Well said, Mysteryman. While not all of Japan is attractive (Osaka is particularly ugly, although the people are very friendly, and the food wonderful, which goes a long way to make up for it), even Japan’s smaller cities have much to see and experience. Fukuoka, Hiroshima and Nagasaki are particularly good.

I’d like to see far more innovation in the apartments that get built. The stuff along Flemington Road, is almost without exception, ugy dogboxes built in straight lines. Why do so few of our developers use their imaginations and put some curves in their buildings. More to the point, why are so many people attracted to such ugly garbage?

dungfungus 10:35 am 29 Jan 16

Bolbi said :

The National Museum has started sullying the night-time Canberra skyline with their advertisements, visible from a kilometre away. If it was a fast food chain there would be outrage.

That sounds like it could be an improvement for the ugliest building in Australia.

Bolbi 7:37 pm 28 Jan 16

The National Museum has started sullying the night-time Canberra skyline with their advertisements, visible from a kilometre away. If it was a fast food chain there would be outrage.

gazket 5:21 pm 28 Jan 16

Beijing our sister city has moved to ban billboards promoting a luxurious lifestyle.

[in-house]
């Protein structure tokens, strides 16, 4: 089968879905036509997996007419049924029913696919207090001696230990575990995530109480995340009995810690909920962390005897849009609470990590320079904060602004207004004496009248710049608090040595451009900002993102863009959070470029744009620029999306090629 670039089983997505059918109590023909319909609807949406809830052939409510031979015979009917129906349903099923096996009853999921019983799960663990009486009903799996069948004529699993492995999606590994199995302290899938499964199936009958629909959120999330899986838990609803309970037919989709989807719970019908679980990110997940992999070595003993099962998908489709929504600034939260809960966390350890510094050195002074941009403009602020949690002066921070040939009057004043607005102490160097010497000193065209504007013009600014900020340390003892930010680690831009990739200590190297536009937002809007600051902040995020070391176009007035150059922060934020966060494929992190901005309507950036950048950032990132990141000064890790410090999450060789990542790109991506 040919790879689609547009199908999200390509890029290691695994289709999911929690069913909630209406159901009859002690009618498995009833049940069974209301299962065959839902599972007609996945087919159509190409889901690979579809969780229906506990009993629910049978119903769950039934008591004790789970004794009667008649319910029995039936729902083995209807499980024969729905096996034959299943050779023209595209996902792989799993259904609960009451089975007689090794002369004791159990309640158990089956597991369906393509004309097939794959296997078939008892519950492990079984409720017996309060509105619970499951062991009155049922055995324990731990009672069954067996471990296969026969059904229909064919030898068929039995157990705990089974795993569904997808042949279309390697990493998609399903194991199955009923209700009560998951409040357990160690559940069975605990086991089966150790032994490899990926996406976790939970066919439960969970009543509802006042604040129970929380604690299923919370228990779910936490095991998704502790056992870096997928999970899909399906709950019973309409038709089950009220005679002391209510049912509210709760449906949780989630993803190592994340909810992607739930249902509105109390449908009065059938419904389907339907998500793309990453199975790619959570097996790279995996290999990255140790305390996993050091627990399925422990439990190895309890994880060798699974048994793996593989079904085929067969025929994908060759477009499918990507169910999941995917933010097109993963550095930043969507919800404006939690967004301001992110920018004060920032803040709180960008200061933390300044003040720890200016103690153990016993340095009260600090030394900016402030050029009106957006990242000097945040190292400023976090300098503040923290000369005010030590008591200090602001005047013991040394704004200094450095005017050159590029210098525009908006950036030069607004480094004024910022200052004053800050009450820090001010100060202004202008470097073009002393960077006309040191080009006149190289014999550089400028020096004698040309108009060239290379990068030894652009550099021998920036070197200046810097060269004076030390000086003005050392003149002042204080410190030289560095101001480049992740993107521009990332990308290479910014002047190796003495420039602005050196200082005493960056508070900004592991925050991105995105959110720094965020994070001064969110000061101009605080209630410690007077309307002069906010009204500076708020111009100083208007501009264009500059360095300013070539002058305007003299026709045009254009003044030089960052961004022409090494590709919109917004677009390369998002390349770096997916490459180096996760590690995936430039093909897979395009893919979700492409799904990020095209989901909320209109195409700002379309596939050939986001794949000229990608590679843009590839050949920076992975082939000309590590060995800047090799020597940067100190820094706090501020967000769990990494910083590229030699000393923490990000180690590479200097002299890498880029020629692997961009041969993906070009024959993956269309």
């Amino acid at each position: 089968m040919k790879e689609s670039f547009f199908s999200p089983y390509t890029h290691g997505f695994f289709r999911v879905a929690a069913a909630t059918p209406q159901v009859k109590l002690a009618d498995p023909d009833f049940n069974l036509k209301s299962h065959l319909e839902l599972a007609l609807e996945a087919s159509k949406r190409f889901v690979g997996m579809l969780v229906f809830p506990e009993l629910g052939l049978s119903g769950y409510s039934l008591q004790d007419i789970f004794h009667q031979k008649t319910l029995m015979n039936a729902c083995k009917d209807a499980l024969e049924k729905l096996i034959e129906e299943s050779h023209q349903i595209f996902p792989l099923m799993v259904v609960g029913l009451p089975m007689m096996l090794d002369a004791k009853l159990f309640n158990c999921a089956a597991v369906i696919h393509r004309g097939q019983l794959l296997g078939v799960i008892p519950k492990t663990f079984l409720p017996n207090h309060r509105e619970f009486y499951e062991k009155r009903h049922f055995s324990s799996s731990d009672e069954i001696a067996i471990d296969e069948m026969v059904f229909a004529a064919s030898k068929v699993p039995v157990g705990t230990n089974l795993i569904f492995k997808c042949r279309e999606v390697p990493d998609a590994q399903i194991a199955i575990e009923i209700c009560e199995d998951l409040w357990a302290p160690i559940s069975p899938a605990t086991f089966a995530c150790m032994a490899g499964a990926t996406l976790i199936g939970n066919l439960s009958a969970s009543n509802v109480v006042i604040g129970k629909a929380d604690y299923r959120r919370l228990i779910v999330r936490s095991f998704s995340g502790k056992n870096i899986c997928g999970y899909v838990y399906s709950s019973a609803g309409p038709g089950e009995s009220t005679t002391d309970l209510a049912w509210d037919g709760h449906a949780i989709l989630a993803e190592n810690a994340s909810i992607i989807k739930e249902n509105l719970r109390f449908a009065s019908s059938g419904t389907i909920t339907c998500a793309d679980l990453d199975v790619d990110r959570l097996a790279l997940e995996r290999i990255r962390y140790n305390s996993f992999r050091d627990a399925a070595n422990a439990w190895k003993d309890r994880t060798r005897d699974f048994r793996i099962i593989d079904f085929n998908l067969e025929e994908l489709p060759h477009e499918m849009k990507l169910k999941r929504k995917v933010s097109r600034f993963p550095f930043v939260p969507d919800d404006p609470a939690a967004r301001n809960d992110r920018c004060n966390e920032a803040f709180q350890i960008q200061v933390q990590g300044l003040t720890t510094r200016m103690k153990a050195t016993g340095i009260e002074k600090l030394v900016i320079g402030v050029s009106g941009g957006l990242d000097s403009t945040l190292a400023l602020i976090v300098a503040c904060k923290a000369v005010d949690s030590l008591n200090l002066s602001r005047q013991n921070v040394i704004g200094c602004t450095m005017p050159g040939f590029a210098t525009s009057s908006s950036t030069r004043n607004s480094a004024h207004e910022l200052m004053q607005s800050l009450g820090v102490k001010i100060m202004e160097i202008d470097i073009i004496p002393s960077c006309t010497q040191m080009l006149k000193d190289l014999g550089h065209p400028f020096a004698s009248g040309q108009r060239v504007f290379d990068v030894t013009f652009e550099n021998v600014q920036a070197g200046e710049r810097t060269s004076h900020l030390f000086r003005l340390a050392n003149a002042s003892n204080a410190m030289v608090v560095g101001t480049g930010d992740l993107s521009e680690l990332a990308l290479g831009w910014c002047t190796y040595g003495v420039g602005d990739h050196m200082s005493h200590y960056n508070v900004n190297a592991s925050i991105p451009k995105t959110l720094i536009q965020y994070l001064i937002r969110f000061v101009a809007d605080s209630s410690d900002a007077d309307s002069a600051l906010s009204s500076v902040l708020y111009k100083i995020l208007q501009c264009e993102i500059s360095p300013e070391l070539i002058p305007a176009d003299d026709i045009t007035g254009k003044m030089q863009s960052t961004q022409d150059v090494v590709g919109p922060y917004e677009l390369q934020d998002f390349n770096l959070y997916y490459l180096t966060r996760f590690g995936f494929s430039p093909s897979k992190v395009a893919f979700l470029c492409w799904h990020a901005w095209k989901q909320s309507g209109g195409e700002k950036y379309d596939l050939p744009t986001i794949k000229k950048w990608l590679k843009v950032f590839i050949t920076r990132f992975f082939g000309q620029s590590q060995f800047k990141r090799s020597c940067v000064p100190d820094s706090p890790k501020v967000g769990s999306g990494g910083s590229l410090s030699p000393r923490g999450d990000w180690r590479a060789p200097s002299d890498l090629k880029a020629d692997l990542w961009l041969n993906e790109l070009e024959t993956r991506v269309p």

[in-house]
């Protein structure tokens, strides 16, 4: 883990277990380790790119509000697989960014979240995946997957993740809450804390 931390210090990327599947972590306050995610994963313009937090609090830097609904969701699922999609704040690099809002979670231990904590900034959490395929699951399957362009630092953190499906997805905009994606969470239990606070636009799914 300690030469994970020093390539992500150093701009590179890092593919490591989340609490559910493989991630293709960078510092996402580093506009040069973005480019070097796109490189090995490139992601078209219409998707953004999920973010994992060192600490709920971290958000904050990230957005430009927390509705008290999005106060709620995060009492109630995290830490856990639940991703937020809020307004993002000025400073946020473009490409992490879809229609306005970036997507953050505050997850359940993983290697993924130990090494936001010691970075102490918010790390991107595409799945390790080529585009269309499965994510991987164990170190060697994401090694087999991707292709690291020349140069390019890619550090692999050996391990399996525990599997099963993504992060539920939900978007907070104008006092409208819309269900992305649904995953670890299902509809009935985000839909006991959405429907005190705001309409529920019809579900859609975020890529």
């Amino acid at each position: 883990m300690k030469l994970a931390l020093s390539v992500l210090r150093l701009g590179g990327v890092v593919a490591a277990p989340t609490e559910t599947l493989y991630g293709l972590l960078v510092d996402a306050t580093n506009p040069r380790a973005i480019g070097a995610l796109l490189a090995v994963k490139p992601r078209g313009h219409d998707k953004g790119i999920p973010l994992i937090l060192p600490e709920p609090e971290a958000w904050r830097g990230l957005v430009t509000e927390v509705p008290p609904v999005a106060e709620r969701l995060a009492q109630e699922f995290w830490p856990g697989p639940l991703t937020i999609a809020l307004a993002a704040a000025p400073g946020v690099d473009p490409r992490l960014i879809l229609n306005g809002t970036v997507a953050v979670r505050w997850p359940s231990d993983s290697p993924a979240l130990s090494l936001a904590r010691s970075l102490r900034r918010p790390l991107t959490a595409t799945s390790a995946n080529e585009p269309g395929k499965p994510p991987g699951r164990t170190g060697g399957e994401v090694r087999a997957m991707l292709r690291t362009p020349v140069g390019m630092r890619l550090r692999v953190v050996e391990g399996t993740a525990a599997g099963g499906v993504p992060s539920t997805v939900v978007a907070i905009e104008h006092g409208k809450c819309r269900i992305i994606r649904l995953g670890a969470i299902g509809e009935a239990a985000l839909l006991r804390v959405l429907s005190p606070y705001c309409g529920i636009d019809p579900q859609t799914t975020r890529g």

Labor/Greens adopted policy ?

dungfungus 9:12 am 28 Jan 16

dlenihan said :

Billboard? What billboard?

What about the mobile billboards. Special purpose trucks parked that flout the legislation and to litter the landscape.

One in the city that feels it is OK to park in loading zones for days at a time, a fitness centre in the Tuggernong area that parks on main roads about the place.

The worst is when they park on the on ramp of the Monaro Hwy at Fyshwich, adding more confusion for the local citizens to merge without major incident.

I would like to know what the legality of this mobile pollution actually is.

It must be legal because Action buses are now doing the same thing.

dlenihan 9:19 pm 27 Jan 16

Billboard? What billboard?

What about the mobile billboards. Special purpose trucks parked that flout the legislation and to litter the landscape.